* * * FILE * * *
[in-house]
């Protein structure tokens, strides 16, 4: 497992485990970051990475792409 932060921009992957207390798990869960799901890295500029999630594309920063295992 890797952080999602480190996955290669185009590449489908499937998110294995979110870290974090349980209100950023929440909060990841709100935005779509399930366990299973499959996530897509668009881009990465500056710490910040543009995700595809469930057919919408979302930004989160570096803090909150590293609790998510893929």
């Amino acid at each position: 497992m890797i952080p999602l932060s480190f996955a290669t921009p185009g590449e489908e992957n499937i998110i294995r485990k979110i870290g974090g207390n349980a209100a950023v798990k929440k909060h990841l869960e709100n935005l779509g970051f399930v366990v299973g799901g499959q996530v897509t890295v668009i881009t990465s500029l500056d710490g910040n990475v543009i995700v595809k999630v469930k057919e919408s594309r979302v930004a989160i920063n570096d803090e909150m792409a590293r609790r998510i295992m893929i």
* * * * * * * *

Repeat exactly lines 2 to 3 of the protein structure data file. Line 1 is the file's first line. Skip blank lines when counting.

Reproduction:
């Protein structure tokens, strides 16, 4: 497992485990970051990475792409 932060921009992957207390798990869960799901890295500029999630594309920063295992 890797952080999602480190996955290669185009590449489908499937998110294995979110870290974090349980209100950023929440909060990841709100935005779509399930366990299973499959996530897509668009881009990465500056710490910040543009995700595809469930057919919408979302930004989160570096803090909150590293609790998510893929």
């Amino acid at each position: 497992m890797i952080p999602l932060s480190f996955a290669t921009p185009g590449e489908e992957n499937i998110i294995r485990k979110i870290g974090g207390n349980a209100a950023v798990k929440k909060h990841l869960e709100n935005l779509g970051f399930v366990v299973g799901g499959q996530v897509t890295v668009i881009t990465s500029l500056d710490g910040n990475v543009i995700v595809k999630v469930k057919e919408s594309r979302v930004a989160i920063n570096d803090e909150m792409a590293r609790r998510i295992m893929i």